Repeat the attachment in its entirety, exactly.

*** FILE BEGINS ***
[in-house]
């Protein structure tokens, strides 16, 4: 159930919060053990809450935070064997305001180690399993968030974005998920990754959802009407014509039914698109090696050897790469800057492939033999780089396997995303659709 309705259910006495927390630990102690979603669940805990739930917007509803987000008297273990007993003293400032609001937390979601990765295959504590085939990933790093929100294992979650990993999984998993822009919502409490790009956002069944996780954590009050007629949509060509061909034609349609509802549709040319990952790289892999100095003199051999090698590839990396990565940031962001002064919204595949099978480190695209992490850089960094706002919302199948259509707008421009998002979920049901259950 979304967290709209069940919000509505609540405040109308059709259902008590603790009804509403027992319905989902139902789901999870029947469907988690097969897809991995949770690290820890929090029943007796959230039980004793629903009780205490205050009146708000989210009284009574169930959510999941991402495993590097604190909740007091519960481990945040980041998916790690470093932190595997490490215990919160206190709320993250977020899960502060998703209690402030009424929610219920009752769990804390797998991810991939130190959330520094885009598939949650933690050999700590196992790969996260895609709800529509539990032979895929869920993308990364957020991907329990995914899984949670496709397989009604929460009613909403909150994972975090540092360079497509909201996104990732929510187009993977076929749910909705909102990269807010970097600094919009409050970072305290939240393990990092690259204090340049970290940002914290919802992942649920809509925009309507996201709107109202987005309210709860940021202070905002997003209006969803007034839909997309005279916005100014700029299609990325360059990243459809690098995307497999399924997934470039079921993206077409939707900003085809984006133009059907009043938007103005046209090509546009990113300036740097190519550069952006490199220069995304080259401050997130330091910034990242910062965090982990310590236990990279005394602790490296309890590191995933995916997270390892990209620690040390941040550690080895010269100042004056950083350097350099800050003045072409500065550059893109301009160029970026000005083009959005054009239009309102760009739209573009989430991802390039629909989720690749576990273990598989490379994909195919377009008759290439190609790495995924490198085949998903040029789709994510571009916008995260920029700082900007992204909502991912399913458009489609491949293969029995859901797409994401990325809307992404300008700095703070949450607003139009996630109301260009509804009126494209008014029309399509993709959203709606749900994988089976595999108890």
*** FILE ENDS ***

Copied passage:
[in-house]
């Protein structure tokens, strides 16, 4: 159930919060053990809450935070064997305001180690399993968030974005998920990754959802009407014509039914698109090696050897790469800057492939033999780089396997995303659709 309705259910006495927390630990102690979603669940805990739930917007509803987000008297273990007993003293400032609001937390979601990765295959504590085939990933790093929100294992979650990993999984998993822009919502409490790009956002069944996780954590009050007629949509060509061909034609349609509802549709040319990952790289892999100095003199051999090698590839990396990565940031962001002064919204595949099978480190695209992490850089960094706002919302199948259509707008421009998002979920049901259950 979304967290709209069940919000509505609540405040109308059709259902008590603790009804509403027992319905989902139902789901999870029947469907988690097969897809991995949770690290820890929090029943007796959230039980004793629903009780205490205050009146708000989210009284009574169930959510999941991402495993590097604190909740007091519960481990945040980041998916790690470093932190595997490490215990919160206190709320993250977020899960502060998703209690402030009424929610219920009752769990804390797998991810991939130190959330520094885009598939949650933690050999700590196992790969996260895609709800529509539990032979895929869920993308990364957020991907329990995914899984949670496709397989009604929460009613909403909150994972975090540092360079497509909201996104990732929510187009993977076929749910909705909102990269807010970097600094919009409050970072305290939240393990990092690259204090340049970290940002914290919802992942649920809509925009309507996201709107109202987005309210709860940021202070905002997003209006969803007034839909997309005279916005100014700029299609990325360059990243459809690098995307497999399924997934470039079921993206077409939707900003085809984006133009059907009043938007103005046209090509546009990113300036740097190519550069952006490199220069995304080259401050997130330091910034990242910062965090982990310590236990990279005394602790490296309890590191995933995916997270390892990209620690040390941040550690080895010269100042004056950083350097350099800050003045072409500065550059893109301009160029970026000005083009959005054009239009309102760009739209573009989430991802390039629909989720690749576990273990598989490379994909195919377009008759290439190609790495995924490198085949998903040029789709994510571009916008995260920029700082900007992204909502991912399913458009489609491949293969029995859901797409994401990325809307992404300008700095703070949450607003139009996630109301260009509804009126494209008014029309399509993709959203709606749900994988089976595999108890």